The final round of the Newcomer Award guarantees honour and prize money — donated once again by Deutsche Telekom — for all finalists. This year’s prizes are set at €2,500 each. The winner of the Newcomer Award, which will be presented in February 2018 at the awards ceremony of the German Design Award, can look forward to prize money of €15,000.
This year’s event marks Deutsche Telekom’s fifth year supporting the prize. ‘At Deutsche Telekom, we consider design to be one of the most important drivers of innovation. We underscore our commitment to design by supporting the next generation of up-and-coming designers,’ said Philipp Thesen, Chief Designer at Deutsche Telekom AG and member of the jury of the German Design Award, explaining the company’s promotion of the prize.
The renown of the competition and the international publicity arising from it is at least equally valuable for the young designers honoured by it. Moreover, the German Design Council offers all finalists the opportunity to become acquainted with its foundation members, who are leading figures in the design industry, at a series of exclusive events.
‘For us, advancing design isn’t just about finding and showcasing new talent — we also want to connect new designers to the right people. It’s no coincidence that nearly all of our former newcomers are successfully working in the design industry today,’ said Andrej Kupetz, Executive Director of the German Design Council, commenting on the prize’s long-term approach.
The finalists and their work:
Andreas Goebel and Mandolin Maidt have worked together on several projects since completing the same Master’s degree programme. Their work is based on a shared fascination with functional design and finding simple solutions to complex design problems.
While Goebel, with his background in graphic and product design, seeks to complement his skill set with an improved understanding of engineering, Maidt, a mechanical engineer by training, is moving in the opposite direction.
Today, the two head up the 20-person-strong interdisciplinary Design & Engineering team at NavVis in Munich. Their work is focussed on development of the M3 Mapping Trolley.
Laura Görs studied industrial design at the Muthesius University of Fine Arts and Design in Kiel, Germany. Today, she is gaining real-world experience at Villeroy & Boch and at KAHLA Porcelain. In October 2013, Görs began working towards her Master’s at the Berlin Weissensee School of Art, expanding her design interests in the area of fine dining and cooking. As of October 2016, she is a Master’s student and tutor at the Berlin Weissensee School of Art and a freelance designer working in Berlin.
Fynn Scheewe studied psychology at the Johannes Gutenberg University of Mainz before completing his Bachelor’s in communications design from 2013 to 2017 at the Mainz University of Applied Sciences. In 2015, he spent half a year studying at the Malmö Högskola in Sweden. Psychology, especially the functioning of the human mind, perception and AI all play an important role in Scheewe’s work.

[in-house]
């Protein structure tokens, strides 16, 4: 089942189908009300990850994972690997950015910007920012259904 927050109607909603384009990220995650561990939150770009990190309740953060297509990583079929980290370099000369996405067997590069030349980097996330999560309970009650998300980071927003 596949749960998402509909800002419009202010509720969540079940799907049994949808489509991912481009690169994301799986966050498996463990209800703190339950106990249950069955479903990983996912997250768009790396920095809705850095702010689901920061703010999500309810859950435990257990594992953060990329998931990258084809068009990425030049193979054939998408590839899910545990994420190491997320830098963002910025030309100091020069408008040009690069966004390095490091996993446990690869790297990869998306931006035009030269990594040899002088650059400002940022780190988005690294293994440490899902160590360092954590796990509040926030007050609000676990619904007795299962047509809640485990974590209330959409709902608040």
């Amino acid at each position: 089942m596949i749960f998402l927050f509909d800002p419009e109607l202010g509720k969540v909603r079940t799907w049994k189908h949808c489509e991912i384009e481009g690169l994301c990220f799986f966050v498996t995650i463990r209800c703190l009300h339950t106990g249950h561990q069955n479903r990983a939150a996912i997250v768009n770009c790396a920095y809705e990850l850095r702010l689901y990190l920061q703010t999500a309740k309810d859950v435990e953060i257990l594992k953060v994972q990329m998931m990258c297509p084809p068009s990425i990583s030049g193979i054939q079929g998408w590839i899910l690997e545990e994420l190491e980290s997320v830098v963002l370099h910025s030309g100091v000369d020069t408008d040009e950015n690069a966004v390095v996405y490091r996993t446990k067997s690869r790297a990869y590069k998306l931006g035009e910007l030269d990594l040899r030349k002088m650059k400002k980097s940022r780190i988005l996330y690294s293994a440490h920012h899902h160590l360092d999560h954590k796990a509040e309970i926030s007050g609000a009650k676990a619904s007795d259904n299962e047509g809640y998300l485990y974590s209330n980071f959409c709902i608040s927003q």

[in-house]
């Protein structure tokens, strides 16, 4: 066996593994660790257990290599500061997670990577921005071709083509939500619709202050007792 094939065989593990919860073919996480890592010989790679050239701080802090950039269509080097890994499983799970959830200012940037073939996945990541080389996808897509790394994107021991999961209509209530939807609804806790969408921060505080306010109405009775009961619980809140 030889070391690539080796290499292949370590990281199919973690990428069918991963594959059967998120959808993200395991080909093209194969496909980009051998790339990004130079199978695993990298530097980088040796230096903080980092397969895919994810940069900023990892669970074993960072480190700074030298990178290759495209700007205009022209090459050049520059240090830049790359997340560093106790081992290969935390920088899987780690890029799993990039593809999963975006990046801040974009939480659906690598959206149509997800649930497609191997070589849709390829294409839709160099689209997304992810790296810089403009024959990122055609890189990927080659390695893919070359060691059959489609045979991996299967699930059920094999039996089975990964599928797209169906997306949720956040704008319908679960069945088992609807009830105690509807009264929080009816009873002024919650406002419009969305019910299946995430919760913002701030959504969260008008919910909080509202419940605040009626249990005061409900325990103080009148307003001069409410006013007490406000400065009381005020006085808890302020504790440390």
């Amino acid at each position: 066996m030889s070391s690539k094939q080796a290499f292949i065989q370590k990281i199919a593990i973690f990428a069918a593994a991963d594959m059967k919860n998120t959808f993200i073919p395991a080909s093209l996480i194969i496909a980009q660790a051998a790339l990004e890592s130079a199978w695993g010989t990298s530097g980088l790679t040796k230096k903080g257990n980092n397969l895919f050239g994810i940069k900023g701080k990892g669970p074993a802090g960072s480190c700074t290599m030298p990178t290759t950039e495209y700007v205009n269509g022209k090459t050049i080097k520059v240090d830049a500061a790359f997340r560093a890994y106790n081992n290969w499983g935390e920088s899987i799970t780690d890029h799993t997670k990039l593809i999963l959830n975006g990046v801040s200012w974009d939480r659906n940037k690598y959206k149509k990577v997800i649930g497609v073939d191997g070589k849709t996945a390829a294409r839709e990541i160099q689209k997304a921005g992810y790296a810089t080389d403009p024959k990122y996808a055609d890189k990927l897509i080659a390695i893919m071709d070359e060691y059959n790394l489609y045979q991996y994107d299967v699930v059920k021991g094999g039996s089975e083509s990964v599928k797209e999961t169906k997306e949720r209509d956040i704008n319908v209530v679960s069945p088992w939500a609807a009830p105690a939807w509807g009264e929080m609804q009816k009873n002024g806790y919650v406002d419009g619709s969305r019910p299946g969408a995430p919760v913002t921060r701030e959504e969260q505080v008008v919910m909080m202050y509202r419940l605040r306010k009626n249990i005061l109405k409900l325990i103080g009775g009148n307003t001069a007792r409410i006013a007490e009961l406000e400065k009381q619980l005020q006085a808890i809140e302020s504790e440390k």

Julian Sommer, born in 1991, graduated from the University of Wuppertal in 2016 with a B.A. in industrial design. Since 2017, Sommer has been employed full time as an industrial designer at NOTO Design in Cologne. One of the central themes of his Bachelor thesis is the linkage of traditional natural history with digital technology.
Apart from his Newcomer nomination in the 2018 German Design Award, Sommer has received multiple other prizes, including the 2016 Red Dot Design Award, the 2017 VDID Newcomer Award and the Core 77 Student Runner Up Design Award.
Philipp Weber graduated from the Design Academy Einhoven in the Netherlands in 2012. His work is focussed on production, providing new insights into manufacturing processes and exploring their significance in our society.
Weber’s project A Strange Symphony, an allegory for the relationship between glass and music, was awarded the 2013 New Talent Award at the international design festival DMY in Berlin, as well as the 2014 Bavarian State Prize for Young Designers. In 2015, A Strange Symphony was added to the collections of the Shanghai Museum of Glass. Weber’s work has garnered international acclaim and has been featured in exhibitions in Italy, France, the Netherlands, the Czech Republic, Dubai and China.
The Newcomer Award
The German Design Council has presented the Newcomer Award since 2012. Young designers from all design disciplines who are nominated by German schools of design can take part. With the Newcomer Award, endowed awards are presented annually to outstanding young designers. The purpose of these awards is, within this competition, to support and foster young designers on a sustained basis in the period after completing their education. Five finalists will be selected from all the nominations by the expert jury. At the awards ceremony, a winner will be honoured with the Newcomer Award, which is endowed with € 15,000. The other finalists will each receive € 2,500.